January 17, 2014

The Germans have a saying that roughly translates to 'the torture of choice'. As much fun as it sounds, independently designing a piece of software from the ground up is a series of small choices. Each choice can either allow progress to continue, or it can destroy any hope of productivity. There is never a single correct permutation of choice, and often times it is impossible to see the forest through the trees.

Ask any developer, and you will be told the waterfall development pattern is synonymous with torture. The waterfall pattern's intent is to specify all design decisions ahead of time, so that development teams are freed from choice during the implementation phase. More simply, it aims to reduce the amount of liberty a single developer can take on a day-to-day basis. We now know that things don't necessarily work that way. Design choice is deferred to the whims of management, which in turn almost guarantees a terribly inadequate end product. I have seen, and been a member of highly motivated teams that were able to make this work, but in my experience that really is an exception to the rule.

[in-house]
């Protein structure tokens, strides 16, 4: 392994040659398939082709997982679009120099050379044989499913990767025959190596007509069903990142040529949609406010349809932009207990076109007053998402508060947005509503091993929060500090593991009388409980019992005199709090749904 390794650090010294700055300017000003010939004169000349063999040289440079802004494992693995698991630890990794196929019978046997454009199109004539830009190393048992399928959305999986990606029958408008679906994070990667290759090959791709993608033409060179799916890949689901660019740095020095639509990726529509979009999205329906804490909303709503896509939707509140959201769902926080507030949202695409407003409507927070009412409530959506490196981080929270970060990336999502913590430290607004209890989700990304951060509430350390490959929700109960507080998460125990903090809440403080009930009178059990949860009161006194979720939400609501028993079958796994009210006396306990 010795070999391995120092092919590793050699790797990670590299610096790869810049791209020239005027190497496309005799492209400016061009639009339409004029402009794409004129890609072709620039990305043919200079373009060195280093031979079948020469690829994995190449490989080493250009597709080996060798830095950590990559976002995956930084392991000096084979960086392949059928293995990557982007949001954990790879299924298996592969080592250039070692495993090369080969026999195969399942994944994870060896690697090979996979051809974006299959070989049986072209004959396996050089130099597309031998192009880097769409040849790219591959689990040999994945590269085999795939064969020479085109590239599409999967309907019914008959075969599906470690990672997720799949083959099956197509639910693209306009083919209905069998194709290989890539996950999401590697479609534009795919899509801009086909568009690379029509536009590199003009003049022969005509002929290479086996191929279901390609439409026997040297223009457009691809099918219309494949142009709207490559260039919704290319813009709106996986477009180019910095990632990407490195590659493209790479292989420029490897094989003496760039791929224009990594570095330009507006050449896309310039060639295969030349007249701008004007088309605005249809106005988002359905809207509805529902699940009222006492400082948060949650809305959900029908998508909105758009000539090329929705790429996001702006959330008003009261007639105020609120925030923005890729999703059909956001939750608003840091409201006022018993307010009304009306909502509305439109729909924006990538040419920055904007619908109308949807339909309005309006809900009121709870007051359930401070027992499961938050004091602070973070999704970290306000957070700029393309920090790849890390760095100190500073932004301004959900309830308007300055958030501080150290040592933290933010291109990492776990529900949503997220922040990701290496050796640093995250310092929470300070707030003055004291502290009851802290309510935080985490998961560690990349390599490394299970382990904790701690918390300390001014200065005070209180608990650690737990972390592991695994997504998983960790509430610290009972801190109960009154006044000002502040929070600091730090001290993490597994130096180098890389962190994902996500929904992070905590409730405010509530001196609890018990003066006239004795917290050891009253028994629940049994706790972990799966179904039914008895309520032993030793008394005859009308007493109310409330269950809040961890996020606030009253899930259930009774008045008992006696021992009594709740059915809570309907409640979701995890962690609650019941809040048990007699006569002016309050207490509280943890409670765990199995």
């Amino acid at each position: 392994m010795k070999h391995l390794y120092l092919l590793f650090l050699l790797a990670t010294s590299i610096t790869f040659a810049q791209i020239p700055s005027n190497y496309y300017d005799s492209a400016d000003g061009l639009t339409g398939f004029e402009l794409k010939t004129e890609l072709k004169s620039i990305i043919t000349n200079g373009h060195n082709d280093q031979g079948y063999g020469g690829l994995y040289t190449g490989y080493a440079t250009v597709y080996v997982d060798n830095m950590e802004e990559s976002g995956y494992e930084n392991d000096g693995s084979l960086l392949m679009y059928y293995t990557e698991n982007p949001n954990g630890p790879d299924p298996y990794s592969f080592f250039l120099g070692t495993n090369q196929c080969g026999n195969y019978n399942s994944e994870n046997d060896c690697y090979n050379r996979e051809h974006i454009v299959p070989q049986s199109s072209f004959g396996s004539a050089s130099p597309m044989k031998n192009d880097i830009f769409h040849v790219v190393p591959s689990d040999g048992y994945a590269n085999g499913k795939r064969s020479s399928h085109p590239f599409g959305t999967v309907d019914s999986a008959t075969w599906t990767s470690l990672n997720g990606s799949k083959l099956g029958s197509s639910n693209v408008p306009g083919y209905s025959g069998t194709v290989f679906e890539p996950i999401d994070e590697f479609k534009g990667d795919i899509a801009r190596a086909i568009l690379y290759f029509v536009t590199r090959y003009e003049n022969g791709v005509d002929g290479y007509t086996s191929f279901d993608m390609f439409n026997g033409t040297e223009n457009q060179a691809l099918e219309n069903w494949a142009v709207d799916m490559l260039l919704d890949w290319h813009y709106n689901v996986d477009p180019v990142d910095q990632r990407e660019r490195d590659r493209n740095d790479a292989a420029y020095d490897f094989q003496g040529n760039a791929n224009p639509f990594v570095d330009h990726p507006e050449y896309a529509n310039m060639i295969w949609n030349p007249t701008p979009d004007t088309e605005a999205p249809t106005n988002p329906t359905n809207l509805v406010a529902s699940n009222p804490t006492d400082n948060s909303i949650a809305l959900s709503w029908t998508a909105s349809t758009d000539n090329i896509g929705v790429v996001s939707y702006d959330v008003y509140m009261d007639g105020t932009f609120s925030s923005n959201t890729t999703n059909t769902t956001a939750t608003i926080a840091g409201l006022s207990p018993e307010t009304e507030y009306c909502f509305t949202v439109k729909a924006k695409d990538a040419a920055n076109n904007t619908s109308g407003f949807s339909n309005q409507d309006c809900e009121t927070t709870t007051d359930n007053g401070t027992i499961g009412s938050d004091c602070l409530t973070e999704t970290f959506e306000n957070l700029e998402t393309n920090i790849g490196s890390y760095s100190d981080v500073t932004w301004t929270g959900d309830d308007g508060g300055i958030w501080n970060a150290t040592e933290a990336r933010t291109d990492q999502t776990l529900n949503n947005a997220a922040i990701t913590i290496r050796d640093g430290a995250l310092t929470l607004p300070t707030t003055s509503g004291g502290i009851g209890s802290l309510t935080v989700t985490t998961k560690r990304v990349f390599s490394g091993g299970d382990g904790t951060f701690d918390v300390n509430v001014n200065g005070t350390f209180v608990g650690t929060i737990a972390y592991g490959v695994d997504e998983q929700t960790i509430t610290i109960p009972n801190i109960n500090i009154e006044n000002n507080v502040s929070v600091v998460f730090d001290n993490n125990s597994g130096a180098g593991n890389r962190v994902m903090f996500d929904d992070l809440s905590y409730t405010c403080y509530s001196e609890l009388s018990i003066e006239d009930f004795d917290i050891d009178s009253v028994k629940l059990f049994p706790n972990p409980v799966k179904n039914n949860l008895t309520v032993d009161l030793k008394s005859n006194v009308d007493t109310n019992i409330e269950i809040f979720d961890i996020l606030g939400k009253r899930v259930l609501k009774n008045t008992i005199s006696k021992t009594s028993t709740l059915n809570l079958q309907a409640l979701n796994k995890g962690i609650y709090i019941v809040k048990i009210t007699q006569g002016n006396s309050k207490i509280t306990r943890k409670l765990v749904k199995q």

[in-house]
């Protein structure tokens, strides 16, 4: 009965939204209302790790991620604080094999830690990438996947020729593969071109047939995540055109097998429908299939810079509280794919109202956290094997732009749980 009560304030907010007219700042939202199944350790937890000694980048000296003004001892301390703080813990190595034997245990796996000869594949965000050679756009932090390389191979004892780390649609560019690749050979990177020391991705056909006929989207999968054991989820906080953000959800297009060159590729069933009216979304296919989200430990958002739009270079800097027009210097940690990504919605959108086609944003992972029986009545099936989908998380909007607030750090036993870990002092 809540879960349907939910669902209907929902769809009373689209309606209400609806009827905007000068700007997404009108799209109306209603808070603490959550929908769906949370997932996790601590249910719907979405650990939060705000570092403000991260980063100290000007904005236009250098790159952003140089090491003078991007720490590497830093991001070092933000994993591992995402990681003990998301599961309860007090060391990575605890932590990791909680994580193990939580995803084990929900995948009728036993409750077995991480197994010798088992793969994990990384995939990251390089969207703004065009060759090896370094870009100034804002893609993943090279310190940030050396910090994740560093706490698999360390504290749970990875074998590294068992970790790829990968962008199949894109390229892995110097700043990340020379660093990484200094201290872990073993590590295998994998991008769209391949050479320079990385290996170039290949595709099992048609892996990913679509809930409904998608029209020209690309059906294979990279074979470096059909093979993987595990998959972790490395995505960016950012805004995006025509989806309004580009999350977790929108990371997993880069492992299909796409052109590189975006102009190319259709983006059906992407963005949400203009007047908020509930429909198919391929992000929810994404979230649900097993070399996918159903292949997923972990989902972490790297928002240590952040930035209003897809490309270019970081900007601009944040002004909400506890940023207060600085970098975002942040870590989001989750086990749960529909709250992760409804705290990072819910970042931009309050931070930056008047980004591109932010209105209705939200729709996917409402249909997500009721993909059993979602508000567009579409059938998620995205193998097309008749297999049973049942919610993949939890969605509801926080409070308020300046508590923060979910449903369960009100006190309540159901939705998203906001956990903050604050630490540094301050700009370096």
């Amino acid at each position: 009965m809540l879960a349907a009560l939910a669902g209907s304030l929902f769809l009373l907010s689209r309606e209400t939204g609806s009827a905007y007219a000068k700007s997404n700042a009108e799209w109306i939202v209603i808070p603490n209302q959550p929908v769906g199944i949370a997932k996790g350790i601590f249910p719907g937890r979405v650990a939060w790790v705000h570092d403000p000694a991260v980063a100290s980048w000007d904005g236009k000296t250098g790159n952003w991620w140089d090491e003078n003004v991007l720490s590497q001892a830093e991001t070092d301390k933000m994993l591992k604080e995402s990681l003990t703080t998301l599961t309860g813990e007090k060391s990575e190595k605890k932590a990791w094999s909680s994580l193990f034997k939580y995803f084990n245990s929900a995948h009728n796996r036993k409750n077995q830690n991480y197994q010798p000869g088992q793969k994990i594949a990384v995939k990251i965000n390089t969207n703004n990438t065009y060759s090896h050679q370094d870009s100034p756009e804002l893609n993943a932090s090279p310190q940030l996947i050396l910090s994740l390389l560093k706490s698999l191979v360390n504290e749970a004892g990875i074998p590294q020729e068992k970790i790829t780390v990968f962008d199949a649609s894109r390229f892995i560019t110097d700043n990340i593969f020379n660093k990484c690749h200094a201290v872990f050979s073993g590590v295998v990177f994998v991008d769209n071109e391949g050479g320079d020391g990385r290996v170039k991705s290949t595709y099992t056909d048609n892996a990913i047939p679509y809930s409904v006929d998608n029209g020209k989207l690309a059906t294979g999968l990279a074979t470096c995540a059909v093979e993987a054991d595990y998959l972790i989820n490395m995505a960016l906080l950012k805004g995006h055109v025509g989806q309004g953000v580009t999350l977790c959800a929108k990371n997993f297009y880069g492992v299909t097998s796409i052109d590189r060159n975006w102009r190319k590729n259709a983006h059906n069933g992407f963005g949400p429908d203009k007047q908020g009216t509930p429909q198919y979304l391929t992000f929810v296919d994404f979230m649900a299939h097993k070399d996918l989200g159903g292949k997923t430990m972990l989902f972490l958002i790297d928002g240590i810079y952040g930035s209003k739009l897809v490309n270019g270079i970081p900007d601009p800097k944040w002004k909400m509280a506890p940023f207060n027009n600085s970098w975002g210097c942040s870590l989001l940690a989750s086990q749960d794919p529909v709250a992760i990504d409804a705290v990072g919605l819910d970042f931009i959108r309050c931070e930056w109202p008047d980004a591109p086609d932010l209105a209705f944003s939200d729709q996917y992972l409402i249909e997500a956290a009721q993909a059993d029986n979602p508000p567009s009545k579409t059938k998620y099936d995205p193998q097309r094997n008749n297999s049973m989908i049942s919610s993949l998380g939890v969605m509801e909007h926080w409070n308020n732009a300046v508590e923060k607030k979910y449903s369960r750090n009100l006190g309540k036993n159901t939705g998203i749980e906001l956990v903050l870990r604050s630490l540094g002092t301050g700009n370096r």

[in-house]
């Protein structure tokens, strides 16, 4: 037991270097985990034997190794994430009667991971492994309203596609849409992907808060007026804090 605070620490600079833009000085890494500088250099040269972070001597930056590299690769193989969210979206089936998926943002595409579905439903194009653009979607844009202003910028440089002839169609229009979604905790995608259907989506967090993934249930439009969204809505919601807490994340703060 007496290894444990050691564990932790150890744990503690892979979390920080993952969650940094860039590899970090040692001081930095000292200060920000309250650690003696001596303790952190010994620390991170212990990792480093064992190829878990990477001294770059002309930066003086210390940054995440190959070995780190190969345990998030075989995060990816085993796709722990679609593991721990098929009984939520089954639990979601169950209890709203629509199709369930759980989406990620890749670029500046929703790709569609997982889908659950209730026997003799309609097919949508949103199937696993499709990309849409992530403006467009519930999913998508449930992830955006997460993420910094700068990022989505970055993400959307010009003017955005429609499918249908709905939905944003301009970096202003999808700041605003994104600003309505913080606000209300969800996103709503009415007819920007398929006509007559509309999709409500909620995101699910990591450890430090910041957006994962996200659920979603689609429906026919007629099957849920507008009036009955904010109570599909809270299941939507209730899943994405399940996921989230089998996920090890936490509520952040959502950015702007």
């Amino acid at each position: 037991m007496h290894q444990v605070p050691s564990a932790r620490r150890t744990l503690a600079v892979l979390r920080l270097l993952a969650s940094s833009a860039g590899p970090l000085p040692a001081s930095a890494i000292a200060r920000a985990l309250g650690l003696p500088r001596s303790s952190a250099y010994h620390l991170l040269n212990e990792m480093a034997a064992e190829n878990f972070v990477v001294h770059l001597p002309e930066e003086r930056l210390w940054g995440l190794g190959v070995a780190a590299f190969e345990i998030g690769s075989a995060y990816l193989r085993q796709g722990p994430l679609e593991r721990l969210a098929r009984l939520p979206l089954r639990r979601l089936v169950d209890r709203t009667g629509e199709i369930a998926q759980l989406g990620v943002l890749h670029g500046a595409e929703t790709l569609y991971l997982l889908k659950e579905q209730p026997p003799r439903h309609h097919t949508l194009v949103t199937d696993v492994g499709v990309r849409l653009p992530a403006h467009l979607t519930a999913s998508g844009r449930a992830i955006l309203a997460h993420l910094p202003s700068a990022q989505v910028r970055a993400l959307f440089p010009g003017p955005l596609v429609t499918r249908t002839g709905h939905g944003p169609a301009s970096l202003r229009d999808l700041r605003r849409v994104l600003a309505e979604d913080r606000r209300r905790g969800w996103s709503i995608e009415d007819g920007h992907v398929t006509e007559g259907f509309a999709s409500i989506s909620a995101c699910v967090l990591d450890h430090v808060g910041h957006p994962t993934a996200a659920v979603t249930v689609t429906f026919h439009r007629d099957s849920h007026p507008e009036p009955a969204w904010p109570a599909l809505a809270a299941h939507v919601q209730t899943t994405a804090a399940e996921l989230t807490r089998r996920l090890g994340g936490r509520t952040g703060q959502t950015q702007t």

I have been struggling with finalizing the 1.0 feature set of the iOS application I have been working on since June. Occasionally, I will think back to how simple it was to walk down the feature list and check things off for a waterfall release. Agile development on a team of just yourself, all while working a real nine to five job, is more like feature triage. Things are addressed as time allows, but more importantly, as the product requires. Now that I finally have a finish in sight, I begin to think about squeezing one more feature into my product. I have weighed the consequences to shipping this thing with the market differentiator I want to implement and have concluded that I would be hurting myself if it were to not be included. I suppose that is the torture of choice.